By Jeff Stein Washington Post | February 14, 2011
Reform of the state secrets privilege, which allows the CIA and similar agencies to seek the dismissal of lawsuits by claiming they would harm national security, can't come come soon enough for ex-CIA officer Kevin Shipp.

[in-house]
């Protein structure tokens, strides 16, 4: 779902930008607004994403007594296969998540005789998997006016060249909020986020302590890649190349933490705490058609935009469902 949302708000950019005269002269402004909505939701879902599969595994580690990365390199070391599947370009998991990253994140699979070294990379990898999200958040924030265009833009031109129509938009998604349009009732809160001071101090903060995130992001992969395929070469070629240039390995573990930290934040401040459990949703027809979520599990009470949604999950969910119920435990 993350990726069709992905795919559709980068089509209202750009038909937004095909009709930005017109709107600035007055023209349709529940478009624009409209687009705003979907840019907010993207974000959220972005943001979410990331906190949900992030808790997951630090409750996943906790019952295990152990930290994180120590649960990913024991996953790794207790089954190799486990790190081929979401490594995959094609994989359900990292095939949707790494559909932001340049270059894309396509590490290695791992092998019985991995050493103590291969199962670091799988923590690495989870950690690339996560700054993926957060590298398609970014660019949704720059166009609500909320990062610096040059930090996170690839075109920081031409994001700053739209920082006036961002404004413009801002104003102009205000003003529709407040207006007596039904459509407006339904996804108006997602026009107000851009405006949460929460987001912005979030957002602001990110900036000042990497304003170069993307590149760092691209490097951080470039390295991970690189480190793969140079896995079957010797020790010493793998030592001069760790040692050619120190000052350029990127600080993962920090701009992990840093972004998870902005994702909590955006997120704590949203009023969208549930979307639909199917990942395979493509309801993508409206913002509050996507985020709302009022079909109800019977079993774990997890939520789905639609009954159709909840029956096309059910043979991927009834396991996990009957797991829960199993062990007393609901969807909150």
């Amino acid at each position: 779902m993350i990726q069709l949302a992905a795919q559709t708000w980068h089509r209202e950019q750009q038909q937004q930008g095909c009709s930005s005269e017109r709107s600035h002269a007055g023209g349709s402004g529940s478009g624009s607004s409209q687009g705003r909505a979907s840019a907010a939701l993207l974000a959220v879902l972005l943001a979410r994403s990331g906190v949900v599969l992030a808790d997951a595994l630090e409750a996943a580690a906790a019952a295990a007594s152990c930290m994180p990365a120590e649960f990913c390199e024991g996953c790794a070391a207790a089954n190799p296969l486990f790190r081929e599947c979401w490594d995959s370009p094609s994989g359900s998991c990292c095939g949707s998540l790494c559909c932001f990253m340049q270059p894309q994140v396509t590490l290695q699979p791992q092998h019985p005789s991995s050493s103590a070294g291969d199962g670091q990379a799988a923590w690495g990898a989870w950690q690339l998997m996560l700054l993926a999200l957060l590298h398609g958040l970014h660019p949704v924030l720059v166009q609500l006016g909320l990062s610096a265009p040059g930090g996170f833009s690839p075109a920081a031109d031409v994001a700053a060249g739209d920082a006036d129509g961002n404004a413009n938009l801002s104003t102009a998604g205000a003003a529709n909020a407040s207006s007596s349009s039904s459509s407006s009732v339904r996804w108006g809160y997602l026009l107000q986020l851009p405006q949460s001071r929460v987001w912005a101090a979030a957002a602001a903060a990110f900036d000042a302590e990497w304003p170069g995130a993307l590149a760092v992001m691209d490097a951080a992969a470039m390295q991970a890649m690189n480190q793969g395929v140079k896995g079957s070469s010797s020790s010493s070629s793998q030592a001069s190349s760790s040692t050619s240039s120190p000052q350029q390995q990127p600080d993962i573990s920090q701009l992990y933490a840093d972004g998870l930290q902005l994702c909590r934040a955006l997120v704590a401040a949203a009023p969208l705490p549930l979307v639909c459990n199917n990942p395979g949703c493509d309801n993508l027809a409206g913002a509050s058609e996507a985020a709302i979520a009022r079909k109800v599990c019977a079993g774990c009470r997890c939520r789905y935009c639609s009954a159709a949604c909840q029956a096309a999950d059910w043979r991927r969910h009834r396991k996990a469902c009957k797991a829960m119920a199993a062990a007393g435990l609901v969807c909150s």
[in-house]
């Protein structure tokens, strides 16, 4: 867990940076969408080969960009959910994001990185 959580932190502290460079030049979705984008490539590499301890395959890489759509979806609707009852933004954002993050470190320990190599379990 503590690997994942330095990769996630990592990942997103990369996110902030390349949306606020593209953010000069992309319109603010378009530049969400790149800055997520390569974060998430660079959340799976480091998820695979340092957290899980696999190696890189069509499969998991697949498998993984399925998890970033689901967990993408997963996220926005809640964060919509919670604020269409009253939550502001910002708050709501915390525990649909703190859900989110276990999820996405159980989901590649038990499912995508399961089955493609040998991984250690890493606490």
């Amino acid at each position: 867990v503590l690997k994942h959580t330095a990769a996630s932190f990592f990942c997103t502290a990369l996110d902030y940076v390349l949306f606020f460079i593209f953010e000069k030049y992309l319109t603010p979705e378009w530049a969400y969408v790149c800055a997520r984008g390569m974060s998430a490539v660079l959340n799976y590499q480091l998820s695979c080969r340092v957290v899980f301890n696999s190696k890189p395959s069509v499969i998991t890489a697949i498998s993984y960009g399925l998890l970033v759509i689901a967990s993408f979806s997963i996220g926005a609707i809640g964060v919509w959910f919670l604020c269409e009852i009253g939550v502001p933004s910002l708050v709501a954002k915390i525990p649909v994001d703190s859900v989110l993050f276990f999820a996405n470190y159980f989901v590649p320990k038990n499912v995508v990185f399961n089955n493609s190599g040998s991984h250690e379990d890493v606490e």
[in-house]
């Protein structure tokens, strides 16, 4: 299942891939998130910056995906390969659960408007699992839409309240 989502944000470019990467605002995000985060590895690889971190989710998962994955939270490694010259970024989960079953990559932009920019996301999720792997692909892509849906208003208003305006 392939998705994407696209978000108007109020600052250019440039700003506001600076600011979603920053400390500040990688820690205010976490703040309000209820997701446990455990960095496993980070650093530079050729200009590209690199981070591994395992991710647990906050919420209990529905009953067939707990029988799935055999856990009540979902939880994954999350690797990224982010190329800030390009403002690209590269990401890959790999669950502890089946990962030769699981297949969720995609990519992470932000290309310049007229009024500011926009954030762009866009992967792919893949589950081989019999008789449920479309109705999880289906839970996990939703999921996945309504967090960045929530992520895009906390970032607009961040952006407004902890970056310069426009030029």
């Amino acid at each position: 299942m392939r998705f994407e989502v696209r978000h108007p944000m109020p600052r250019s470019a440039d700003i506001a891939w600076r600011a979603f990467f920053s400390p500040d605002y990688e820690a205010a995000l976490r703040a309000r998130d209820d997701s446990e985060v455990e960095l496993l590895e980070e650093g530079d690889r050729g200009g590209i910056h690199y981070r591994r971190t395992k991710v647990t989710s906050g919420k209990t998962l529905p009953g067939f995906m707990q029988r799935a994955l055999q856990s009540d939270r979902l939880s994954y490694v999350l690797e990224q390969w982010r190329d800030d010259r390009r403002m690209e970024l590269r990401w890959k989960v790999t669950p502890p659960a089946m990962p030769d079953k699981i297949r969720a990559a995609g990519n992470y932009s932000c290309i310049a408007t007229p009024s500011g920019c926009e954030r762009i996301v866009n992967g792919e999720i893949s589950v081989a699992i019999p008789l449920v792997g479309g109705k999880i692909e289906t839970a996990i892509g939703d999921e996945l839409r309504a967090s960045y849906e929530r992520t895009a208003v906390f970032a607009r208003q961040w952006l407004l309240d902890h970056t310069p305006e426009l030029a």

Last week Shipp went public with his allegations that CIA abused its classification powers by covering up toxic contamination that he says sickened him and his family at a secret agency location in the southwestern United States. Left out of that story was Shipp's account of how he and his lawyers had written every member of the House and Senate intelligence committees nearly a decade ago with allegations that the CIA was suppressing evidence of chemical and biological contamination on the base [Camp Stanley]. None of the committee members responded, Shipp says. His congressman, Frank R. Wolf (R-Va.), who is not on the intelligence committee, did make inquiries to the CIA on his behalf in 2007, but the agency “never returned his calls,” Shipp says. “He and his chief of staff both tried several times, over several weeks.” Wolf’s spokesman Dan Scandling called Shipp’s account “accurate.” The CIA, while not commenting directly on the Shipp matter--which remains classified--suggested it did not agree. “We take very seriously our obligation to respond to all members of Congress, including Representative Wolf,” CIA spokeswoman Jennifer Youngblood said. ... CONTINUED http://voices.washingtonpost.com/spy-talk/2011/02/intelligence_panels_ignored_ci.html